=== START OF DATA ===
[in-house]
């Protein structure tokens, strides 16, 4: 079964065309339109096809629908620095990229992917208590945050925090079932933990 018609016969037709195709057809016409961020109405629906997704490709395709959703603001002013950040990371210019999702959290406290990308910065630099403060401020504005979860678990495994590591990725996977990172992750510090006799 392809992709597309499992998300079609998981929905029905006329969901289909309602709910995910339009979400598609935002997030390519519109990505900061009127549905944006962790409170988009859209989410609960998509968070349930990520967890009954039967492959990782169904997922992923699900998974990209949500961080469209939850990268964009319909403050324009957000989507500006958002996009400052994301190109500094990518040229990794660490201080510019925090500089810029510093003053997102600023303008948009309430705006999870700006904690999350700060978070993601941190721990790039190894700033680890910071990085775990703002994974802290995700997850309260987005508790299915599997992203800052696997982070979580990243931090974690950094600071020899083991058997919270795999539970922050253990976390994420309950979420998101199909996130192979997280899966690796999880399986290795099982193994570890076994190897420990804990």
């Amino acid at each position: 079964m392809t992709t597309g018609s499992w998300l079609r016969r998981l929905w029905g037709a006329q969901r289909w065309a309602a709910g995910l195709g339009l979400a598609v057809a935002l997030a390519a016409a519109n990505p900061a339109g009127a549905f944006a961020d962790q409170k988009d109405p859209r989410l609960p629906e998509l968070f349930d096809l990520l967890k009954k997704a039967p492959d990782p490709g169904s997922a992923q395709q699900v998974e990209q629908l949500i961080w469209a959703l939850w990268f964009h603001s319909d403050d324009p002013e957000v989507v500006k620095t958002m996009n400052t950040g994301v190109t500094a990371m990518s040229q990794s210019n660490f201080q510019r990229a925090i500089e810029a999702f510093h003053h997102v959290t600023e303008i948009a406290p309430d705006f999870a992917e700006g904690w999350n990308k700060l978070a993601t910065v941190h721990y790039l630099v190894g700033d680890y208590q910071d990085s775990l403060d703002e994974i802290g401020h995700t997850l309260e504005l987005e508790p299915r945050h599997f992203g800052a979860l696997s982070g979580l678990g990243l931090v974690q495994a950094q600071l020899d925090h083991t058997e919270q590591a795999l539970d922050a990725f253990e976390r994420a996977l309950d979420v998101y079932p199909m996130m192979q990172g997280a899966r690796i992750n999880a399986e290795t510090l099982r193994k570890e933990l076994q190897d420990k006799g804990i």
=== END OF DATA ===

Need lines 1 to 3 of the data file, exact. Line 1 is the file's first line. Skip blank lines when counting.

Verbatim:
[in-house]
């Protein structure tokens, strides 16, 4: 079964065309339109096809629908620095990229992917208590945050925090079932933990 018609016969037709195709057809016409961020109405629906997704490709395709959703603001002013950040990371210019999702959290406290990308910065630099403060401020504005979860678990495994590591990725996977990172992750510090006799 392809992709597309499992998300079609998981929905029905006329969901289909309602709910995910339009979400598609935002997030390519519109990505900061009127549905944006962790409170988009859209989410609960998509968070349930990520967890009954039967492959990782169904997922992923699900998974990209949500961080469209939850990268964009319909403050324009957000989507500006958002996009400052994301190109500094990518040229990794660490201080510019925090500089810029510093003053997102600023303008948009309430705006999870700006904690999350700060978070993601941190721990790039190894700033680890910071990085775990703002994974802290995700997850309260987005508790299915599997992203800052696997982070979580990243931090974690950094600071020899083991058997919270795999539970922050253990976390994420309950979420998101199909996130192979997280899966690796999880399986290795099982193994570890076994190897420990804990």
């Amino acid at each position: 079964m392809t992709t597309g018609s499992w998300l079609r016969r998981l929905w029905g037709a006329q969901r289909w065309a309602a709910g995910l195709g339009l979400a598609v057809a935002l997030a390519a016409a519109n990505p900061a339109g009127a549905f944006a961020d962790q409170k988009d109405p859209r989410l609960p629906e998509l968070f349930d096809l990520l967890k009954k997704a039967p492959d990782p490709g169904s997922a992923q395709q699900v998974e990209q629908l949500i961080w469209a959703l939850w990268f964009h603001s319909d403050d324009p002013e957000v989507v500006k620095t958002m996009n400052t950040g994301v190109t500094a990371m990518s040229q990794s210019n660490f201080q510019r990229a925090i500089e810029a999702f510093h003053h997102v959290t600023e303008i948009a406290p309430d705006f999870a992917e700006g904690w999350n990308k700060l978070a993601t910065v941190h721990y790039l630099v190894g700033d680890y208590q910071d990085s775990l403060d703002e994974i802290g401020h995700t997850l309260e504005l987005e508790p299915r945050h599997f992203g800052a979860l696997s982070g979580l678990g990243l931090v974690q495994a950094q600071l020899d925090h083991t058997e919270q590591a795999l539970d922050a990725f253990e976390r994420a996977l309950d979420v998101y079932p199909m996130m192979q990172g997280a899966r690796i992750n999880a399986e290795t510090l099982r193994k570890e933990l076994q190897d420990k006799g804990i």